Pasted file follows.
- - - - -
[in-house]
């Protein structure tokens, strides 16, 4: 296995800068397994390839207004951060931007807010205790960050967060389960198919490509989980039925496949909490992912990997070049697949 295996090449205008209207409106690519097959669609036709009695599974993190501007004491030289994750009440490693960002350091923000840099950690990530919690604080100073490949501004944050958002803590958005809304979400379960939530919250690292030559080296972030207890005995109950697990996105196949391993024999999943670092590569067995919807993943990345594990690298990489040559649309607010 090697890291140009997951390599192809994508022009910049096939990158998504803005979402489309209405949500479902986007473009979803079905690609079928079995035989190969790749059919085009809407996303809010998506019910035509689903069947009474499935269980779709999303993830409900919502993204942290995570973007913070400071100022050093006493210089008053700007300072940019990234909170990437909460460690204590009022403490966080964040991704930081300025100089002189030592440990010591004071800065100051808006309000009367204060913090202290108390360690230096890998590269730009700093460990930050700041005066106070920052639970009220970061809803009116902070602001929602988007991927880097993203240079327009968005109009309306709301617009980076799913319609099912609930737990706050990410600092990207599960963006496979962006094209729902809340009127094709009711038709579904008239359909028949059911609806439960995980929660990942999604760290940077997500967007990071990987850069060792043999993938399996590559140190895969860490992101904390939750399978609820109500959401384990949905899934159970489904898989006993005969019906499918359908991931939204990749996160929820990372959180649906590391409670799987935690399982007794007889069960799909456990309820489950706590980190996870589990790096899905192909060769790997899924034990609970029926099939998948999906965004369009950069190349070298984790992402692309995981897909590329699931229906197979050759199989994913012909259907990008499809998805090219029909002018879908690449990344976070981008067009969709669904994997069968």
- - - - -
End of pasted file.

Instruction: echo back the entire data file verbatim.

[in-house]
């Protein structure tokens, strides 16, 4: 296995800068397994390839207004951060931007807010205790960050967060389960198919490509989980039925496949909490992912990997070049697949 295996090449205008209207409106690519097959669609036709009695599974993190501007004491030289994750009440490693960002350091923000840099950690990530919690604080100073490949501004944050958002803590958005809304979400379960939530919250690292030559080296972030207890005995109950697990996105196949391993024999999943670092590569067995919807993943990345594990690298990489040559649309607010 090697890291140009997951390599192809994508022009910049096939990158998504803005979402489309209405949500479902986007473009979803079905690609079928079995035989190969790749059919085009809407996303809010998506019910035509689903069947009474499935269980779709999303993830409900919502993204942290995570973007913070400071100022050093006493210089008053700007300072940019990234909170990437909460460690204590009022403490966080964040991704930081300025100089002189030592440990010591004071800065100051808006309000009367204060913090202290108390360690230096890998590269730009700093460990930050700041005066106070920052639970009220970061809803009116902070602001929602988007991927880097993203240079327009968005109009309306709301617009980076799913319609099912609930737990706050990410600092990207599960963006496979962006094209729902809340009127094709009711038709579904008239359909028949059911609806439960995980929660990942999604760290940077997500967007990071990987850069060792043999993938399996590559140190895969860490992101904390939750399978609820109500959401384990949905899934159970489904898989006993005969019906499918359908991931939204990749996160929820990372959180649906590391409670799987935690399982007794007889069960799909456990309820489950706590980190996870589990790096899905192909060769790997899924034990609970029926099939998948999906965004369009950069190349070298984790992402692309995981897909590329699931229906197979050759199989994913012909259907990008499809998805090219029909002018879908690449990344976070981008067009969709669904994997069968």